Moving BackWord : Comedy & Tragedy
Exploring etymology, Moving BackWord looks into the history and meaning behind artistic terminology. From its ancient origination to modern adaptation, each word contains a backstory much more detailed than what a dictionary prints.
com·e·dy – professional entertainment consisting of jokes and satirical sketches, intended to make an audience laugh
trag·e·dy – a play dealing with tragic events and having an unhappy ending, especially one concerning the downfall of the main character.
Tragedy and comedy go hand in hand, especially when one is talking about Ancient Greek drama. Significant to Greek culture, comedy and tragedy are two of the three dramatic genres to evolve from this period of flourishing art. An etymological double feature, these two words will be tracked back to their roots in Ancient Greek theatre, long before the realm of Hollywood romcoms and tearjerkers.
Comedy today is known to be any cinematic, theatrical, or life circumstance that has the ability to make us laugh – particularly defined as a light-hearted genre in pop culture. The word comedy in the past, however, was used to describe poems and stories with happy endings, a much more generalized approach to defining amusement.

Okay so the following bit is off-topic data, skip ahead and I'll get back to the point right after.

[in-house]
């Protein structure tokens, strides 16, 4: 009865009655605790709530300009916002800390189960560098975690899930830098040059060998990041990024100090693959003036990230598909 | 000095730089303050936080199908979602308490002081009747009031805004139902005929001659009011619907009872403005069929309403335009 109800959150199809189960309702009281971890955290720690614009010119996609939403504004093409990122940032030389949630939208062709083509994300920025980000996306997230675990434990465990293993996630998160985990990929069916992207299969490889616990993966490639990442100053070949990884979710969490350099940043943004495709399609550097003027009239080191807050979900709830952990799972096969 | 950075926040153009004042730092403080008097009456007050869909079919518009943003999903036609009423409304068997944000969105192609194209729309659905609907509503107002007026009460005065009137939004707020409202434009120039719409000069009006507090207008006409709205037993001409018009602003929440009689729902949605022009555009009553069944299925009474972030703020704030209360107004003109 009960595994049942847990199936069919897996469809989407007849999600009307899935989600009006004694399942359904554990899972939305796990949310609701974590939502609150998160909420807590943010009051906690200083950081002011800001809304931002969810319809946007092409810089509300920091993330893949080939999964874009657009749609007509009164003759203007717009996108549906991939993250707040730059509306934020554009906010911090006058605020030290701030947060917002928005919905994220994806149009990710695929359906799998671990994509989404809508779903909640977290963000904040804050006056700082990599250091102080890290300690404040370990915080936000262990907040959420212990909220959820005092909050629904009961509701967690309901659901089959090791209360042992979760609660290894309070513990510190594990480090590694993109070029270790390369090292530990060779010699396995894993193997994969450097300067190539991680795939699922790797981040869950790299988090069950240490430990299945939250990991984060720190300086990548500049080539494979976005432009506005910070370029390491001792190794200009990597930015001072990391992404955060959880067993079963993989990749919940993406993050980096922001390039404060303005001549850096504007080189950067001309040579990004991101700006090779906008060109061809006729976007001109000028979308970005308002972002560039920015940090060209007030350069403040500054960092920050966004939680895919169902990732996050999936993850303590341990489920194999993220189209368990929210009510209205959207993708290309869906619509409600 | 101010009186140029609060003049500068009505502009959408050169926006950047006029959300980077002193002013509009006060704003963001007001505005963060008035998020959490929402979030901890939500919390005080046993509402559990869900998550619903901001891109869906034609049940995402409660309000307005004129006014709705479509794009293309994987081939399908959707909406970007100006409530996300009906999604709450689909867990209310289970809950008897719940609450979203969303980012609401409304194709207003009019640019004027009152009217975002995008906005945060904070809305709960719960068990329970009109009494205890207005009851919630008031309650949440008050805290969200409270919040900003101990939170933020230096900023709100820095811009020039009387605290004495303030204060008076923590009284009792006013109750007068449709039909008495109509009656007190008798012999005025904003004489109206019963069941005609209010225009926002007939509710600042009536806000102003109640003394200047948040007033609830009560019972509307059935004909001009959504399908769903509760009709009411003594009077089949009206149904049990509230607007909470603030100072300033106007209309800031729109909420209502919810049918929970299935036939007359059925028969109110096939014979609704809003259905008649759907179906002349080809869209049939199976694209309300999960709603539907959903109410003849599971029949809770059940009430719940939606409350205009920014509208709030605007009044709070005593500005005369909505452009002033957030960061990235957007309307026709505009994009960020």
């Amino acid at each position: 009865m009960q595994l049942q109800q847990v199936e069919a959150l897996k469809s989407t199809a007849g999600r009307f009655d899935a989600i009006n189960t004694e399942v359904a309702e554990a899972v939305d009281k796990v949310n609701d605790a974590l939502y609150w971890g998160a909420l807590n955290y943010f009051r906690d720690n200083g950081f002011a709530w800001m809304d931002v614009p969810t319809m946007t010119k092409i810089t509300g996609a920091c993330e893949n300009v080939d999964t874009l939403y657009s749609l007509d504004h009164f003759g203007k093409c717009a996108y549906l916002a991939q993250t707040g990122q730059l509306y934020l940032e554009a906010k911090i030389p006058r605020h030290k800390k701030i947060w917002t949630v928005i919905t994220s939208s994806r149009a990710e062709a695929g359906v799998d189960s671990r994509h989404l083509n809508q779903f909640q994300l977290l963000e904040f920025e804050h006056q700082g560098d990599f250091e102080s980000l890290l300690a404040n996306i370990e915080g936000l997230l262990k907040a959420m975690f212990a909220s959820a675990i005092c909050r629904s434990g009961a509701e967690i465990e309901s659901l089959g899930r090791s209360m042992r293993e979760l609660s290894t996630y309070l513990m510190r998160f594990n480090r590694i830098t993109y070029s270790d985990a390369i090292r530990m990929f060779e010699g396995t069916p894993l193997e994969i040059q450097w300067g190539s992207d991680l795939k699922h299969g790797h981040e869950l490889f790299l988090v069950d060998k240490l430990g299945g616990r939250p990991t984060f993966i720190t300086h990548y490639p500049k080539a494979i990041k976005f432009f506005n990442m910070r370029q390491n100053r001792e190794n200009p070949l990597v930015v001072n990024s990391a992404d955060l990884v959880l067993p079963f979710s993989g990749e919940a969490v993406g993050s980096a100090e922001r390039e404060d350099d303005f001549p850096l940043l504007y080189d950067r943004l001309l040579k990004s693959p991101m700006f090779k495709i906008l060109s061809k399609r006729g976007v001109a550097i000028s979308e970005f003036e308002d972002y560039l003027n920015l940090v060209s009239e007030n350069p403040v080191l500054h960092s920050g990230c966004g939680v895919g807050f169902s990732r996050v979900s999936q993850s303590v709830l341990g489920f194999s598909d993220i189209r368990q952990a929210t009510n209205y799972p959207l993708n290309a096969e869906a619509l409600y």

From the marriage of two Greek words, komos and aoidos (meaning to revel and a singer or poet, respectively) came the compound noun komodios, a comedic poet. Developing over the ages, komodios became the word komoidia, which meant an amusing spectacle – one which made it’s way into Latin to create the word comoedia of the same definition. In the late 14th century, the French adopted the word into their vocabulary as comedie, providing a basis for modern spelling of the word.
Much like it’s comedic counter-word, tragedy came about from a compound word in ancient Greece. By combining the words tragos (a goat) and oide (a song), tragodia came to be. Literally translating to English as ‘goat song’, this word developed from satyric drama, the beginning stages of tragedy where in which it’s actors would cloak themselves in goatskins to represent satyrs. Tragodia in Greek, however, meant ‘a dramatic poem or play having an unhappy resolution’.
Moving through history, Latin vocabulary picked up the word and altered it to tragedia, which in turn was stolen by the French and transformed into tragedie. Soon adopted into the English Language, this is the likely – though not entirely certain – explanation to the origination of the word tragedy.